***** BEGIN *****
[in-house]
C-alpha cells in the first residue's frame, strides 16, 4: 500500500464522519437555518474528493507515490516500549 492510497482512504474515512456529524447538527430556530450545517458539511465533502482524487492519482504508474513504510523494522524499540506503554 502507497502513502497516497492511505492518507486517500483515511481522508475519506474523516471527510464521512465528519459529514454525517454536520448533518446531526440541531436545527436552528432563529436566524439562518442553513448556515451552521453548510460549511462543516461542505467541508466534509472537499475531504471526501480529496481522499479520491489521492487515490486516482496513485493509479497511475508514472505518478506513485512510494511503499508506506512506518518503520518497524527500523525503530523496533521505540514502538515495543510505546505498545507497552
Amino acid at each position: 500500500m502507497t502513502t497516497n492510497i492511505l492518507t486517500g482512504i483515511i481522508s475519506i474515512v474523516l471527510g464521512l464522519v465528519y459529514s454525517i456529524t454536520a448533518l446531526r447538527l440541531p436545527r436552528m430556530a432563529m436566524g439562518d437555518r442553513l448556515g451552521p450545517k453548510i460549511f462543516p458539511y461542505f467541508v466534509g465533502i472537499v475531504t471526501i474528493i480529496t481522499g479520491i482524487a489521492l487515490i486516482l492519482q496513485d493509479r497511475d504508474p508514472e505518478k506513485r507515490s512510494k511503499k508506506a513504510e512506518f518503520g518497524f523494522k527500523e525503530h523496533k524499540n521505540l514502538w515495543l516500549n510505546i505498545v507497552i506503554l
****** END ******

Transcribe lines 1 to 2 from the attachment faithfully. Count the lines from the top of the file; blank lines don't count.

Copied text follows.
[in-house]
C-alpha cells in the first residue's frame, strides 16, 4: 500500500464522519437555518474528493507515490516500549 492510497482512504474515512456529524447538527430556530450545517458539511465533502482524487492519482504508474513504510523494522524499540506503554 502507497502513502497516497492511505492518507486517500483515511481522508475519506474523516471527510464521512465528519459529514454525517454536520448533518446531526440541531436545527436552528432563529436566524439562518442553513448556515451552521453548510460549511462543516461542505467541508466534509472537499475531504471526501480529496481522499479520491489521492487515490486516482496513485493509479497511475508514472505518478506513485512510494511503499508506506512506518518503520518497524527500523525503530523496533521505540514502538515495543510505546505498545507497552